Our house today was a complicated house to roof, but it shouldn’t have taken us the second half of the morning plus all afternoon to get through it. But with batteries continually dying and the heat radiating off the tin, it did, and going into day 3 of working we will have to still go back and complete a few things.

But the best part of the story comes from a question I asked at lunch: Where was the family? This was later answered by Charles, our security guard, when we were packing up the site for the day. Charles said, “Don’t you want to meet the family?” and anxiously began seeking them out.

And in walked the mother & her 3 boys, Wal, Wilson, and Diene. The mother asked that we pray the boys would come to know and walk with Jesus – and not get caught up in the gangs here in Jérémie.

Before we prayed Raul asked if he could share his story with the boys. He gave a short account of his turmoil due to self-seeking actions, which ultimately left him at rock-bottom. But Jesus was there and began to bring him back up. We were then able to pray for the boys as we stood in their house. We planted seeds today; we showed the gracious love of God today.

There was a reason it took us so long today, and there was a reason those boys didn’t show up until then. For His thoughts are not our thoughts, neither are His ways our ways (Isaiah 55:8-9).

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Bringing Light

We arrived in Haiti on Sunday, and at our destination, Jérémie, all safe and sound Monday morning after two flights, a bus ride, and a boat ride.

Monday was our first day working in a neighborhood in Jérémie that was hit with the hurricane. After the Haitian homeowners put up the rafters, we work with Haiti Bible Mission to screw on the new tin roofs, giving the families

protection from the rain and shelter from the sun, etc.. The Haitians working with us are pros—they couldn’t even tell us how many roofs they had put on because they have lost count.

Looking at the island from our boat, there are far fewer lights than people, a stark contrast to the brightly lit nights in the States. I cannot quite conceive night with so little light, and it makes me think of living without the

light of Christ, without the word, which is a lamp to my feet and a light to my path. My prayer is that through the relationships developed and continued through the local church, Christ would change lives and bring light to this dark and heavy place.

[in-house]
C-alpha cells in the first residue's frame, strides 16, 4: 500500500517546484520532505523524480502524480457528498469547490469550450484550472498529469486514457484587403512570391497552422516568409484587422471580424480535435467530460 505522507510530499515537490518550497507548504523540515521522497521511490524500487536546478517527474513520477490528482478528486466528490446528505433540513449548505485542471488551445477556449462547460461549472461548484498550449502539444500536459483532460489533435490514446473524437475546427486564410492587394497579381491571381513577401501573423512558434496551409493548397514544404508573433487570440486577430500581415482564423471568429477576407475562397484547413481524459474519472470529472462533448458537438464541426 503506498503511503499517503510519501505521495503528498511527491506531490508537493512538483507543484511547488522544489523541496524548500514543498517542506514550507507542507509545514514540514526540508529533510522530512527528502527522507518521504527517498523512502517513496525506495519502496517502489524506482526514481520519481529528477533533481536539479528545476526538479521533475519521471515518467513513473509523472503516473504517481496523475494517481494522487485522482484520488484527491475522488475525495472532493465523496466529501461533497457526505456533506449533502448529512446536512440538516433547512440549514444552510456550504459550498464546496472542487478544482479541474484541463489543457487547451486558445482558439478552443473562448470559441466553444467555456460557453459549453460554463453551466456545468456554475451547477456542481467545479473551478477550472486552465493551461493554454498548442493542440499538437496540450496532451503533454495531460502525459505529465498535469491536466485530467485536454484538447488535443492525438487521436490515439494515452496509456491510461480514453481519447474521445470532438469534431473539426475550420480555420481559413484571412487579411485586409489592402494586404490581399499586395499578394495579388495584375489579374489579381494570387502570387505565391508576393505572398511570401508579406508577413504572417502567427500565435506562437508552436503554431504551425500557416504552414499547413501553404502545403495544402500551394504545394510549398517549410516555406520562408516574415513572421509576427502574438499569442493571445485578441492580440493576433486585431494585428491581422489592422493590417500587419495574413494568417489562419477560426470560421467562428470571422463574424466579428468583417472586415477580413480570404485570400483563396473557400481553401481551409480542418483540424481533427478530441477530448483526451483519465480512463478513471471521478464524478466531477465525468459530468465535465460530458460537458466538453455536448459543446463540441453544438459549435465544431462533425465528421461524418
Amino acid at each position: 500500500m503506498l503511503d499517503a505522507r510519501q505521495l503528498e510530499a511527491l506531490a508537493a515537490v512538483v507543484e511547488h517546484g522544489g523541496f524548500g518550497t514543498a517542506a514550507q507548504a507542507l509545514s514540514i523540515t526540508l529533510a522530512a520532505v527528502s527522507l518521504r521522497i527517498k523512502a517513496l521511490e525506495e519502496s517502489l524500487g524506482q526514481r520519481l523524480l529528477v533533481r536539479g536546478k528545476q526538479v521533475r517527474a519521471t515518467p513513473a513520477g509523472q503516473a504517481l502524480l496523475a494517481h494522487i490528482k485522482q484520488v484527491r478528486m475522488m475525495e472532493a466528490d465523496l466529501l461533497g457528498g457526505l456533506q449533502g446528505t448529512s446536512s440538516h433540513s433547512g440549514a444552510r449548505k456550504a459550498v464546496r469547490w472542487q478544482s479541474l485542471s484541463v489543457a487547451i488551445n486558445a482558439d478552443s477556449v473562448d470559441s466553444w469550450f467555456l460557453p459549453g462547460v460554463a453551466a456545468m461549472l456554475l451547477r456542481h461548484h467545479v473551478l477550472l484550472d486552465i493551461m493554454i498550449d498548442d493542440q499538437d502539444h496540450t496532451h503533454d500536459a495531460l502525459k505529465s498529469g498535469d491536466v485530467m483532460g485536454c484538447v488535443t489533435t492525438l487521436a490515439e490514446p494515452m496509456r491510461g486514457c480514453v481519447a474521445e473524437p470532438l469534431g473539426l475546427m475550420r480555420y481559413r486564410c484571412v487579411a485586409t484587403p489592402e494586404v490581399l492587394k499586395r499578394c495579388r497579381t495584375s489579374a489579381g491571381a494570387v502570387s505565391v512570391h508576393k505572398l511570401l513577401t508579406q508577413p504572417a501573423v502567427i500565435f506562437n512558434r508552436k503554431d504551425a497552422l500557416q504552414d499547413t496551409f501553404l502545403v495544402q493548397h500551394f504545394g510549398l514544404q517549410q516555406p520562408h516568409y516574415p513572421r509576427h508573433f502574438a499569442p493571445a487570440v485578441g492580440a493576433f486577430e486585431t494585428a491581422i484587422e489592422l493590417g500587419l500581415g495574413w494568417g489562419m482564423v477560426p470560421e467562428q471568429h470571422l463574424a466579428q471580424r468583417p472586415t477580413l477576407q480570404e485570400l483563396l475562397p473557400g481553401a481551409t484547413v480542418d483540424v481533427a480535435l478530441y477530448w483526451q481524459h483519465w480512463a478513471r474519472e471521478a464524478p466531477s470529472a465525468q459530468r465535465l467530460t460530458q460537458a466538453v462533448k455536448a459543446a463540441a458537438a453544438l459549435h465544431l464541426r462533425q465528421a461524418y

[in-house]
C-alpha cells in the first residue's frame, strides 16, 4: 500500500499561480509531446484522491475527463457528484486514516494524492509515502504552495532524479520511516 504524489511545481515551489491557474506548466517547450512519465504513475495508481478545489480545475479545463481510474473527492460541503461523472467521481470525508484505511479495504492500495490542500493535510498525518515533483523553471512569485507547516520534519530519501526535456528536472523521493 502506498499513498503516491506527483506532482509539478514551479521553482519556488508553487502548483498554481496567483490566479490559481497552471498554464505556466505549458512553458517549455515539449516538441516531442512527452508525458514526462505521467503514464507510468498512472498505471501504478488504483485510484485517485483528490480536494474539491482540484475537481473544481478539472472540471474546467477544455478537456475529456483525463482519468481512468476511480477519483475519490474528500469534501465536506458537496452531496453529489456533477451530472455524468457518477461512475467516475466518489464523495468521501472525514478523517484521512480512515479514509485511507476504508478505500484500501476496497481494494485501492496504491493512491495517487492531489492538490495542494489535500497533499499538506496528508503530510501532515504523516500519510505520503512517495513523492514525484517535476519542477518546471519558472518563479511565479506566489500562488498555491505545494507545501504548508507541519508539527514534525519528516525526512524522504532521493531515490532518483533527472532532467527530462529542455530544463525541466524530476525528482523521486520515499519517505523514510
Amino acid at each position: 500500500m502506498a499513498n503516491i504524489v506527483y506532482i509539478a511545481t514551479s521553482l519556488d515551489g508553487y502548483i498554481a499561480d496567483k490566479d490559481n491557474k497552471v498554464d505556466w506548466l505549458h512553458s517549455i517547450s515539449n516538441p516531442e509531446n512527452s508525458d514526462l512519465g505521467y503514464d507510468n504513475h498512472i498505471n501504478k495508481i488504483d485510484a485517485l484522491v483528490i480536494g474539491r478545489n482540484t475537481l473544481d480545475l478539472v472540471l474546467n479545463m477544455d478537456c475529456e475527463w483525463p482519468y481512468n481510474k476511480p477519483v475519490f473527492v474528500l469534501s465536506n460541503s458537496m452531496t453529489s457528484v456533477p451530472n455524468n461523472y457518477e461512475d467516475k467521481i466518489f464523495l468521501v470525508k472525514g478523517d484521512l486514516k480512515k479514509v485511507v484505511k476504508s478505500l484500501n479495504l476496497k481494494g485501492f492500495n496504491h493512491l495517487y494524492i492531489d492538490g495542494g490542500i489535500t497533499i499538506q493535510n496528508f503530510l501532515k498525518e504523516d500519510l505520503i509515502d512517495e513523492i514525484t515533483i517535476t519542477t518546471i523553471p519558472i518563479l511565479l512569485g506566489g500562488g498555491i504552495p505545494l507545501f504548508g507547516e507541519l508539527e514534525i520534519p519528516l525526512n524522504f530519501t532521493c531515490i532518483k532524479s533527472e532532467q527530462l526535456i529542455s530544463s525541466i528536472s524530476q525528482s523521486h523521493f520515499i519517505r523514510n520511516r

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A Long-Awaited Meeting & a New Sister

Written by Callie Summers, Team 6

I first came to Haiti in 2016, and I started sponsoring a child through Mission of Hope. Her name is Louina, and I help pay for part of her schooling and her food and supplies while she is at school.

When I knew I was returning to Haiti this January, I applied to visit my child, and got the confirmation shortly before I left for Haiti. On Thursday, two other ladies and I got in a truck to visit our kids at their schools. We faced quite a few barriers to getting there: transportation and logistical difficulties, the Education Champion’s last day on staff was supposed to be Wednesday, and trying to find our way to our destinations. After some extremely interesting roads up a mountain and a car change (4-wheel drive was needed), we arrived at my girl’s school.

My friend Lauren had my phone to take pictures, and the principal brought Louina outside to meet me. We hugged and sat down on a stoop to chat. Our Education Champion was also our translator, and Louina and I began to get to know each other. Her favorite subject is Science, and she wants to be a nurse when she grows up.

I asked her if she went to church with her family, and she said she used to go to a Catholic church but it had gone poorly, so her family stopped going. I asked her if she knew if God loved her, and she said no. She knew the name of Jesus but nothing else about him, so I started to share the gospel.

I told Louina that we all make decisions with our thoughts, words, or actions that hurt others and ourselves, and that those things don’t please God. Even though He is our Father and wants so badly to have a relationship with us, sin separates us from Him. But He sent His one and only Son, Jesus Christ, to live here with us. Born of a virgin, He lived a perfect life, died a perfect death on the cross, and was resurrected on the third day. He paid for all our sins. Jesus made it so that we could be reconciled and have a relationship with God, who loves us dearly and wants to have a relationship with us.

I told Louina I am not perfect by any means, but God forgave me of all my sins once I accepted His free gift and accepted Him into my heart. I asked her if she had heard that story before, and she said no. I took a deep breath and asked her if she would want to accept God’s free gift and accept Him into her heart as well. She said yes, and I almost began to cry (but held it together). She said she would go to church on Monday and talk to a pastor about her decision! Praise God.

Despite all the opposition we faced to get there, our 20-minute conversation changed Louina’s life and mine forever. I have a new sister in Christ and am looking forward to continually investing in her life for years to come.

Interested in sponsoring a child through Mission of Hope? Check out this website!